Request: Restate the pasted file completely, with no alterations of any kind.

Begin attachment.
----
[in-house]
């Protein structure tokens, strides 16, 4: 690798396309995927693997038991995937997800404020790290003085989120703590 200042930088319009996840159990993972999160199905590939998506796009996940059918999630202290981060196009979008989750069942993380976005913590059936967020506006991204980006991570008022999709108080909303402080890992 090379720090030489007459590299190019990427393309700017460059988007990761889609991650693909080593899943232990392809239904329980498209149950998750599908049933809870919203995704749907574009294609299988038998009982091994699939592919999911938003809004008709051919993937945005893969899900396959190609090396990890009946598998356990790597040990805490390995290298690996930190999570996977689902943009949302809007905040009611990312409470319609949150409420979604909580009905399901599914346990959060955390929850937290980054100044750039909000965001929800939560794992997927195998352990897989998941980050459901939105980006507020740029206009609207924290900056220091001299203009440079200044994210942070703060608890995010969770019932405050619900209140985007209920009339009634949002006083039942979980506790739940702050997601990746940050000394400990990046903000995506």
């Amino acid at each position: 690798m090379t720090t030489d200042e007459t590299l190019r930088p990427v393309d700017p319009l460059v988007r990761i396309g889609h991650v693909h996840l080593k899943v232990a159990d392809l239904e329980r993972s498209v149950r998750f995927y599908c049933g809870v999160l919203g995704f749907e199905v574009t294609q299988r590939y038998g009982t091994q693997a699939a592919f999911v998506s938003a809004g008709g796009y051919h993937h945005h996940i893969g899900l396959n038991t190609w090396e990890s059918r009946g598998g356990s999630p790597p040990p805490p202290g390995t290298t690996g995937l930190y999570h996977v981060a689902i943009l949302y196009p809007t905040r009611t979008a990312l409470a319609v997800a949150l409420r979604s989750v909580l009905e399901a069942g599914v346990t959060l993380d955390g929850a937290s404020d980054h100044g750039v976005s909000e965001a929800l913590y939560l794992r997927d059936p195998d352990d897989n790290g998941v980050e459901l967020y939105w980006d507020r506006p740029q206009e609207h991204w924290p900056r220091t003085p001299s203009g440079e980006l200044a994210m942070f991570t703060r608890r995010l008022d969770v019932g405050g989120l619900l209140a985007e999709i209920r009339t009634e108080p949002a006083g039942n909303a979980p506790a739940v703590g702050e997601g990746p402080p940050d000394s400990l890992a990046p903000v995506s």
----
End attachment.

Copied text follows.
[in-house]
């Protein structure tokens, strides 16, 4: 690798396309995927693997038991995937997800404020790290003085989120703590 200042930088319009996840159990993972999160199905590939998506796009996940059918999630202290981060196009979008989750069942993380976005913590059936967020506006991204980006991570008022999709108080909303402080890992 090379720090030489007459590299190019990427393309700017460059988007990761889609991650693909080593899943232990392809239904329980498209149950998750599908049933809870919203995704749907574009294609299988038998009982091994699939592919999911938003809004008709051919993937945005893969899900396959190609090396990890009946598998356990790597040990805490390995290298690996930190999570996977689902943009949302809007905040009611990312409470319609949150409420979604909580009905399901599914346990959060955390929850937290980054100044750039909000965001929800939560794992997927195998352990897989998941980050459901939105980006507020740029206009609207924290900056220091001299203009440079200044994210942070703060608890995010969770019932405050619900209140985007209920009339009634949002006083039942979980506790739940702050997601990746940050000394400990990046903000995506």
């Amino acid at each position: 690798m090379t720090t030489d200042e007459t590299l190019r930088p990427v393309d700017p319009l460059v988007r990761i396309g889609h991650v693909h996840l080593k899943v232990a159990d392809l239904e329980r993972s498209v149950r998750f995927y599908c049933g809870v999160l919203g995704f749907e199905v574009t294609q299988r590939y038998g009982t091994q693997a699939a592919f999911v998506s938003a809004g008709g796009y051919h993937h945005h996940i893969g899900l396959n038991t190609w090396e990890s059918r009946g598998g356990s999630p790597p040990p805490p202290g390995t290298t690996g995937l930190y999570h996977v981060a689902i943009l949302y196009p809007t905040r009611t979008a990312l409470a319609v997800a949150l409420r979604s989750v909580l009905e399901a069942g599914v346990t959060l993380d955390g929850a937290s404020d980054h100044g750039v976005s909000e965001a929800l913590y939560l794992r997927d059936p195998d352990d897989n790290g998941v980050e459901l967020y939105w980006d507020r506006p740029q206009e609207h991204w924290p900056r220091t003085p001299s203009g440079e980006l200044a994210m942070f991570t703060r608890r995010l008022d969770v019932g405050g989120l619900l209140a985007e999709i209920r009339t009634e108080p949002a006083g039942n909303a979980p506790a739940v703590g702050e997601g990746p402080p940050d000394s400990l890992a990046p903000v995506s």